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Comment: Re:C++ is C (Score 1) 641

by paai (#48553847) Attached to: How Relevant is C in 2014?

I was and still am a pretty accomplished C prorammer, and can find my way in assembly. Then C++ came along and everybody seemed to jump on that bandwagon. I couldn't and many of my collegues either. When you have progressed to far along the procedural path, it seems to be impossible to wrap your head around the object oriented paradigma. That is why I also never got into Java.

Paai

Comment: catch 22 (Score 1) 272

by paai (#48251993) Attached to: A Library For Survival Knowledge

If we fall back to the technological level of the middle ages, kickstarting a new 20th-century like civilization is impossible. To create such a civilization, you need energy. Almost all resources like coal and oil have depleted to the point that you need a very complex society to win them. But to exploit sun or wind energy on a sufficient scale, you also need the resources of a large technology pyramid.

Again, if you want to keep individuals to try and recreate our technology, you need a society with a certain level of sophistication so that you can afford people that do not directly work for food prodution.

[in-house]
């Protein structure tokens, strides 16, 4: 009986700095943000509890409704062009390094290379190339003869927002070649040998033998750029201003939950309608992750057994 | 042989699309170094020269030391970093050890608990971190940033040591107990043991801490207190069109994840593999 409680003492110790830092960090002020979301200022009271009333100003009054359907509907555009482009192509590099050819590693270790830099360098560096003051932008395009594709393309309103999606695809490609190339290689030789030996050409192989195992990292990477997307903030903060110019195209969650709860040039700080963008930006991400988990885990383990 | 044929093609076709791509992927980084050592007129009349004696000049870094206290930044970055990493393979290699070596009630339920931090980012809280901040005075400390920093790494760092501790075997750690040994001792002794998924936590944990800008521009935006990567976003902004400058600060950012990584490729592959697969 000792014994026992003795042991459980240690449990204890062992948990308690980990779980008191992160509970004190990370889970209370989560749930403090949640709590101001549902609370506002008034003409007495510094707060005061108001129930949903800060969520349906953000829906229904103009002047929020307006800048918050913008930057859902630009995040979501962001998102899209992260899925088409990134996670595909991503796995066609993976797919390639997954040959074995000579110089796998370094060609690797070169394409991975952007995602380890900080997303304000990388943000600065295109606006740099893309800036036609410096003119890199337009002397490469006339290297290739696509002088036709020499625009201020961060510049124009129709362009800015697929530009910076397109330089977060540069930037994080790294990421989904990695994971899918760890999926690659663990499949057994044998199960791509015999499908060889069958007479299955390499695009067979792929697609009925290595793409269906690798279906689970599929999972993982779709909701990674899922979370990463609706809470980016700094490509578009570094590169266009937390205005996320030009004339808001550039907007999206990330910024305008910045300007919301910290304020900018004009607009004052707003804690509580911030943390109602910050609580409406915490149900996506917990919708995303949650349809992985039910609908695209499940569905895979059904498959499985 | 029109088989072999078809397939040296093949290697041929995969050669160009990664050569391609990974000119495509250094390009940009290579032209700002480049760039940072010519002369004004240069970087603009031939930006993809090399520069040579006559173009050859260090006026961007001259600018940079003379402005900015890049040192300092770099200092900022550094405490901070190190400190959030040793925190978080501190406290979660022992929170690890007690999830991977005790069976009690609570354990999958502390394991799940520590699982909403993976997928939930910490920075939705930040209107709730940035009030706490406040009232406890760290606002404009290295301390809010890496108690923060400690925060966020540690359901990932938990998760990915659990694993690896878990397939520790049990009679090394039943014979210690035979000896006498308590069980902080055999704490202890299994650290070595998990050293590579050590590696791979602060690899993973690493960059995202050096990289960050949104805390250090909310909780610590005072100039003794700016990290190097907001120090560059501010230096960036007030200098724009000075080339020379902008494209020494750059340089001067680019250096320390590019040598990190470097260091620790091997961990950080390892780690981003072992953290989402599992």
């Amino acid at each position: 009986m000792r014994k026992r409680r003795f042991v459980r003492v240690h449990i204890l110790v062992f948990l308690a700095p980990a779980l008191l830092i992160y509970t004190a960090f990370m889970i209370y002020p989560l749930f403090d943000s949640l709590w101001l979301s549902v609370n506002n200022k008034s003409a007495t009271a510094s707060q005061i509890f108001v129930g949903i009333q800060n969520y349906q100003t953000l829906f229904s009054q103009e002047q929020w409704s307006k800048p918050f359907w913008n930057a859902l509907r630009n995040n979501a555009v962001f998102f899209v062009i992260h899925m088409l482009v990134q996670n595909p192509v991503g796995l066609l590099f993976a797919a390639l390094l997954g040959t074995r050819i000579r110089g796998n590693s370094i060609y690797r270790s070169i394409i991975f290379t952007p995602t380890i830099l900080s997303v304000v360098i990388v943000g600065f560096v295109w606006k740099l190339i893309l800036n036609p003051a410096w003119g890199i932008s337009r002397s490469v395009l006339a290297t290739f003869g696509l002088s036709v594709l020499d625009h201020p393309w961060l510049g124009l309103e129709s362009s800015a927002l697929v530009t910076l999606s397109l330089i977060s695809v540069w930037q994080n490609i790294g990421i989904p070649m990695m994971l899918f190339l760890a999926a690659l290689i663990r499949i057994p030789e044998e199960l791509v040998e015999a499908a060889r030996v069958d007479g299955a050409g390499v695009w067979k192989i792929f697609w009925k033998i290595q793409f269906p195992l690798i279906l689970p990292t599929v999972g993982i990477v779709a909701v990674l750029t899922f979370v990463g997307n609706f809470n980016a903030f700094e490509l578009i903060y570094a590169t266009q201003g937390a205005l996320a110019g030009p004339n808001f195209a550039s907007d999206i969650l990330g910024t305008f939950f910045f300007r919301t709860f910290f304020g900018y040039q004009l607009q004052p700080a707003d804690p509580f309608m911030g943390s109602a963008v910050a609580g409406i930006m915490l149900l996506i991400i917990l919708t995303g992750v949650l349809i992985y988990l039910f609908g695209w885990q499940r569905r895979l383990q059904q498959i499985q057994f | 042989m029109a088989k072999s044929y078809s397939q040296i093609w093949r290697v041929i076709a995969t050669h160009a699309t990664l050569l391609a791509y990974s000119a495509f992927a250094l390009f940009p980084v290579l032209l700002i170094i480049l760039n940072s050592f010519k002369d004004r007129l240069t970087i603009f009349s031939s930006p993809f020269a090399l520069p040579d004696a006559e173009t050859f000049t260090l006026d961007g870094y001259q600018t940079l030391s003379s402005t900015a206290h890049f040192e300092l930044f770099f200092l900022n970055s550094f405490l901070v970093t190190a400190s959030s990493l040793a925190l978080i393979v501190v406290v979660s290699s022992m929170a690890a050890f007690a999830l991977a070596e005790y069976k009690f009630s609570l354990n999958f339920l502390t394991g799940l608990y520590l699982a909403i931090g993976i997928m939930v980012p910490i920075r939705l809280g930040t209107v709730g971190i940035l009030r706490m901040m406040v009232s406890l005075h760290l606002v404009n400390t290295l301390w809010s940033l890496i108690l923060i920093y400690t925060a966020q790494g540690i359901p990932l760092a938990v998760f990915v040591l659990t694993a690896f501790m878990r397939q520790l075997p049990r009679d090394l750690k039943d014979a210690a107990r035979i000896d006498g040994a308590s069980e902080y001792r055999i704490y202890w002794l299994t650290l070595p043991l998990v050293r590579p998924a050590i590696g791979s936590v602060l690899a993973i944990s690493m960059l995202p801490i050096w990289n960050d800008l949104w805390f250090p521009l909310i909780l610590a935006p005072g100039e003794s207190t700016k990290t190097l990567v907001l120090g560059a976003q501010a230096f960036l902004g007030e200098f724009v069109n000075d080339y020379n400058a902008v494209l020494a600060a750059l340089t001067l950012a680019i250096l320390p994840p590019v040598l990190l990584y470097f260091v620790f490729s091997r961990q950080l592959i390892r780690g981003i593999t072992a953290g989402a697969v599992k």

Catch 22.

Finally, if you want to cut all possible corners in research and production, you need a very strong central governement that keeps the focus on those developments. That will not be possible without a fascistoid state.

Perhaps we should take care to avoid bringing our civilization down.

Paai

Comment: We already have this. It is called "Unix" (Score 2) 268

by paai (#45162013) Attached to: Has Flow-Based Programming's Time Arrived?

As some other people already remarked, on the face of it this looks like the venerable Unix approach of small tools in a script. My point is that the real world outside, that you are trying to capture in a programming language, can be very complicated. For some domains, e.g. logic or arithmetics, the language can be pretty complicated too - see APL, LISP or Prolog.

But in thirty years of programming (computational linguistiscs), I have found that Unix scripts, awk and plain C covered pretty much 90% of (my) programming needs. If and when necessary I tacked on a larger database system. Of course I tried the new (well, in the nineties they were new) OO systems, but I rapidly got lost in a jungle of libraries and methods and even more documentation. Compare that to the almost ascetic (and aesthetic) clarity of the Unix environment.

Yes, I feel that Unix still has a lot of mileage in it and intentionally or not, this item and the reactions on it, confirm me in this view

Paai

Comment: Re:Don't repeat Akonadi (Score 1) 67

I agree 150%. Much as I like KDE and Kubuntu, my strong advice would be a complete feature freeze an concentrate on all the bugs. Every new distribution has dozens of applications unexpectedly misbehaving, many of them are not fixed after updates that themselves introduce other problems again...for gods sake first fix all the broken stuff. I more than once mailed this to the K-people, but they do not even answer.

Paai

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